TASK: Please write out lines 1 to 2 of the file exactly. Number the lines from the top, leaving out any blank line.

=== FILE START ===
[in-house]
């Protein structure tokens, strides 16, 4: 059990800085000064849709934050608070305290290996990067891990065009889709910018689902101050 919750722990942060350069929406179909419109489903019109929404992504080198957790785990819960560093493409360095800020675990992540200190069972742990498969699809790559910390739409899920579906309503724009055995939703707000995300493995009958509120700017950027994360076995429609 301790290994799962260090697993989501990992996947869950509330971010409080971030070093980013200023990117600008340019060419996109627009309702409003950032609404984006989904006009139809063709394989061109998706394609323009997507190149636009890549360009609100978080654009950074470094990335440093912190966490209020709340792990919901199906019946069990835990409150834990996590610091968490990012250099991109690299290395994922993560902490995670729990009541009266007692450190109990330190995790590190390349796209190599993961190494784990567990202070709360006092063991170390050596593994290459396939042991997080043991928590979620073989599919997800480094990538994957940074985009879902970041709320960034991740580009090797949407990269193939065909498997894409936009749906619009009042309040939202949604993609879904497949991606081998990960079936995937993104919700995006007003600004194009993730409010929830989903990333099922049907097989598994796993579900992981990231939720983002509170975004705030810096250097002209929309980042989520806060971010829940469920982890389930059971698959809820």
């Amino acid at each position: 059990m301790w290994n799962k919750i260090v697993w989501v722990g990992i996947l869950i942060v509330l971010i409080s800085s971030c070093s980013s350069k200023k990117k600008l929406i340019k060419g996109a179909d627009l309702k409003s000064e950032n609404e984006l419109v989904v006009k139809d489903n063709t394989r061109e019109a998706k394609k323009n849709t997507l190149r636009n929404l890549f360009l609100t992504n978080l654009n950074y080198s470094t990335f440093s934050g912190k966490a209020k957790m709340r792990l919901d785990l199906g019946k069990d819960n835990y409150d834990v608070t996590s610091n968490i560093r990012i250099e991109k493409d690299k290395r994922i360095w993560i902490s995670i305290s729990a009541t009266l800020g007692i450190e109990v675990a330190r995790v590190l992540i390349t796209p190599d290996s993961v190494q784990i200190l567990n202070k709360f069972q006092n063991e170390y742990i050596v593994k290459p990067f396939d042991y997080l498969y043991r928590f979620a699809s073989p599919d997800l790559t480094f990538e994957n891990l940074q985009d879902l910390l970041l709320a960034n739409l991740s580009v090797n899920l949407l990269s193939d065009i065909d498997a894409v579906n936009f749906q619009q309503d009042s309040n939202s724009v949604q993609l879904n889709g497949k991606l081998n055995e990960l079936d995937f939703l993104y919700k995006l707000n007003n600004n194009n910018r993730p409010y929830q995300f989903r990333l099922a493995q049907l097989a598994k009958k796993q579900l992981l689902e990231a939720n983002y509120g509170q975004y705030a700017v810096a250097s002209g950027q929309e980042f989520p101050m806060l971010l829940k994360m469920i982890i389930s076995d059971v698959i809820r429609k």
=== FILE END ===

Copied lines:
[in-house]
């Protein structure tokens, strides 16, 4: 059990800085000064849709934050608070305290290996990067891990065009889709910018689902101050 919750722990942060350069929406179909419109489903019109929404992504080198957790785990819960560093493409360095800020675990992540200190069972742990498969699809790559910390739409899920579906309503724009055995939703707000995300493995009958509120700017950027994360076995429609 301790290994799962260090697993989501990992996947869950509330971010409080971030070093980013200023990117600008340019060419996109627009309702409003950032609404984006989904006009139809063709394989061109998706394609323009997507190149636009890549360009609100978080654009950074470094990335440093912190966490209020709340792990919901199906019946069990835990409150834990996590610091968490990012250099991109690299290395994922993560902490995670729990009541009266007692450190109990330190995790590190390349796209190599993961190494784990567990202070709360006092063991170390050596593994290459396939042991997080043991928590979620073989599919997800480094990538994957940074985009879902970041709320960034991740580009090797949407990269193939065909498997894409936009749906619009009042309040939202949604993609879904497949991606081998990960079936995937993104919700995006007003600004194009993730409010929830989903990333099922049907097989598994796993579900992981990231939720983002509170975004705030810096250097002209929309980042989520806060971010829940469920982890389930059971698959809820």